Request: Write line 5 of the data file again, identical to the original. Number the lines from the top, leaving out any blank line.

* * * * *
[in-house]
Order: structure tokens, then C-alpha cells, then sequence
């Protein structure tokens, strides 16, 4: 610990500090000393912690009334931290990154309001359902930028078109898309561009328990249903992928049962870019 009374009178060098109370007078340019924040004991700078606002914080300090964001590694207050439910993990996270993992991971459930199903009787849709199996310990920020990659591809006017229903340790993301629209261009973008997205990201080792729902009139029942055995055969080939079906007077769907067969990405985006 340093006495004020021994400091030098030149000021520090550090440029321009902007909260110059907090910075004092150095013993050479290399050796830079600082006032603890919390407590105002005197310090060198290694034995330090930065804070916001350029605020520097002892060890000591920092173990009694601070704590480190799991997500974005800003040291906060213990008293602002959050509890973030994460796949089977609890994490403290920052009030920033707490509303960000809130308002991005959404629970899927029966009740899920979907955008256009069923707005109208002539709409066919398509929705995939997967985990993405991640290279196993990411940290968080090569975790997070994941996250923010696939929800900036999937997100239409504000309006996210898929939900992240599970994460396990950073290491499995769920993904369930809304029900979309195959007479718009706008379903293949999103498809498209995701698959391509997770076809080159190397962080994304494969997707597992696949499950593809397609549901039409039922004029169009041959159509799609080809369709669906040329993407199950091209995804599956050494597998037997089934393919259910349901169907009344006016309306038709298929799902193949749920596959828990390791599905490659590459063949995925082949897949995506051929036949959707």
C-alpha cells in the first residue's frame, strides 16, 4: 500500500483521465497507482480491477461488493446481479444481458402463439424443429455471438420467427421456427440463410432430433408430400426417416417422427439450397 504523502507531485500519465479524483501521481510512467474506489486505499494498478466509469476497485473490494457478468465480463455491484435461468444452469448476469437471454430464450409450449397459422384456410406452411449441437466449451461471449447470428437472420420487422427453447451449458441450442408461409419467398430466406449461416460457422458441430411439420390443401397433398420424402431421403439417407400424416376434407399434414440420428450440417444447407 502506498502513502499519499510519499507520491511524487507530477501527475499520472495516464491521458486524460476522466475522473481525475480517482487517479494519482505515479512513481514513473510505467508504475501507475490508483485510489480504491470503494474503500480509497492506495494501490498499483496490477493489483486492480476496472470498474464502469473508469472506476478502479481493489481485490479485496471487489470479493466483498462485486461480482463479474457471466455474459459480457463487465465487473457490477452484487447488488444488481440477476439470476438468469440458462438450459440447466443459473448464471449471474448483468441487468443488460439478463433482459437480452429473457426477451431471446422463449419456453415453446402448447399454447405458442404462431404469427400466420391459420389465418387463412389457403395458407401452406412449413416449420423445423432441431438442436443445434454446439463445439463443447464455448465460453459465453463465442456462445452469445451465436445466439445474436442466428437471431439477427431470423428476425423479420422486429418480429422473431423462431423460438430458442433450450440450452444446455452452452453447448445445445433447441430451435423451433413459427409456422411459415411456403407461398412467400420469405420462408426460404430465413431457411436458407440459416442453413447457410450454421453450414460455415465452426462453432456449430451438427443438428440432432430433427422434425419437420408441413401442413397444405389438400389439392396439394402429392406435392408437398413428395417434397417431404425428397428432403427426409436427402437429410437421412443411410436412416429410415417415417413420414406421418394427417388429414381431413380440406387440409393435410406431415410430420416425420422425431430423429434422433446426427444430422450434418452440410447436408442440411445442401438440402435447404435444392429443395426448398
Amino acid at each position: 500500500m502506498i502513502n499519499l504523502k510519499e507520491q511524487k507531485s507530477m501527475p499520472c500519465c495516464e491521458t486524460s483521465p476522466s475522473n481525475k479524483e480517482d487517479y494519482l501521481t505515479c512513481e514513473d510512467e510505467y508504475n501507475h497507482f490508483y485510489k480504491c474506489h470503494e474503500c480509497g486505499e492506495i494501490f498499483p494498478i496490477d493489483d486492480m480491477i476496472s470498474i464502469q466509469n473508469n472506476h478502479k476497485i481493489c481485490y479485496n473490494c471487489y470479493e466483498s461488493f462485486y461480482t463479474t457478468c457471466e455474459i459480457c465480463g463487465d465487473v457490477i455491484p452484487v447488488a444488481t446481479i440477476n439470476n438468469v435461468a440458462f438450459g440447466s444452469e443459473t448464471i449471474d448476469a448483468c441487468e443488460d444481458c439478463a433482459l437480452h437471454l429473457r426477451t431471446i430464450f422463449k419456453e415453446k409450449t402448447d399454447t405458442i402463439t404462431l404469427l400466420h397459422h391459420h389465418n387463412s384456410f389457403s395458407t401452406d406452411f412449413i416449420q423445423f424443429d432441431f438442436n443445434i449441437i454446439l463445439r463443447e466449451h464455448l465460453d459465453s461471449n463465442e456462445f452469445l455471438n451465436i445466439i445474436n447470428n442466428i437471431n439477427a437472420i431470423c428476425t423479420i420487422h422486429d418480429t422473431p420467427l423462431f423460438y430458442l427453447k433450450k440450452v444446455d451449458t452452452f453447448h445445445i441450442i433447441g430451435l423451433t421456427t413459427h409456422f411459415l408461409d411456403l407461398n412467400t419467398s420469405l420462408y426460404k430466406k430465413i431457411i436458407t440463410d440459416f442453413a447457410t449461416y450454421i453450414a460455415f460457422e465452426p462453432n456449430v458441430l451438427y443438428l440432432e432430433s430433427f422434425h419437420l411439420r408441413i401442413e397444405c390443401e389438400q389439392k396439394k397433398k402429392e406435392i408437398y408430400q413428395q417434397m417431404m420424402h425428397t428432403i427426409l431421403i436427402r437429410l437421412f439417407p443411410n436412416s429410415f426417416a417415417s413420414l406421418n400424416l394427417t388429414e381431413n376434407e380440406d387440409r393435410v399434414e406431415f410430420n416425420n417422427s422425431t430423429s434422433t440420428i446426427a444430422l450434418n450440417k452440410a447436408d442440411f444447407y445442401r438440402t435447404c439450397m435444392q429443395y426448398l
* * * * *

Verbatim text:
Amino acid at each position: 500500500m502506498i502513502n499519499l504523502k510519499e507520491q511524487k507531485s507530477m501527475p499520472c500519465c495516464e491521458t486524460s483521465p476522466s475522473n481525475k479524483e480517482d487517479y494519482l501521481t505515479c512513481e514513473d510512467e510505467y508504475n501507475h497507482f490508483y485510489k480504491c474506489h470503494e474503500c480509497g486505499e492506495i494501490f498499483p494498478i496490477d493489483d486492480m480491477i476496472s470498474i464502469q466509469n473508469n472506476h478502479k476497485i481493489c481485490y479485496n473490494c471487489y470479493e466483498s461488493f462485486y461480482t463479474t457478468c457471466e455474459i459480457c465480463g463487465d465487473v457490477i455491484p452484487v447488488a444488481t446481479i440477476n439470476n438468469v435461468a440458462f438450459g440447466s444452469e443459473t448464471i449471474d448476469a448483468c441487468e443488460d444481458c439478463a433482459l437480452h437471454l429473457r426477451t431471446i430464450f422463449k419456453e415453446k409450449t402448447d399454447t405458442i402463439t404462431l404469427l400466420h397459422h391459420h389465418n387463412s384456410f389457403s395458407t401452406d406452411f412449413i416449420q423445423f424443429d432441431f438442436n443445434i449441437i454446439l463445439r463443447e466449451h464455448l465460453d459465453s461471449n463465442e456462445f452469445l455471438n451465436i445466439i445474436n447470428n442466428i437471431n439477427a437472420i431470423c428476425t423479420i420487422h422486429d418480429t422473431p420467427l423462431f423460438y430458442l427453447k433450450k440450452v444446455d451449458t452452452f453447448h445445445i441450442i433447441g430451435l423451433t421456427t413459427h409456422f411459415l408461409d411456403l407461398n412467400t419467398s420469405l420462408y426460404k430466406k430465413i431457411i436458407t440463410d440459416f442453413a447457410t449461416y450454421i453450414a460455415f460457422e465452426p462453432n456449430v458441430l451438427y443438428l440432432e432430433s430433427f422434425h419437420l411439420r408441413i401442413e397444405c390443401e389438400q389439392k396439394k397433398k402429392e406435392i408437398y408430400q413428395q417434397m417431404m420424402h425428397t428432403i427426409l431421403i436427402r437429410l437421412f439417407p443411410n436412416s429410415f426417416a417415417s413420414l406421418n400424416l394427417t388429414e381431413n376434407e380440406d387440409r393435410v399434414e406431415f410430420n416425420n417422427s422425431t430423429s434422433t440420428i446426427a444430422l450434418n450440417k452440410a447436408d442440411f444447407y445442401r438440402t435447404c439450397m435444392q429443395y426448398l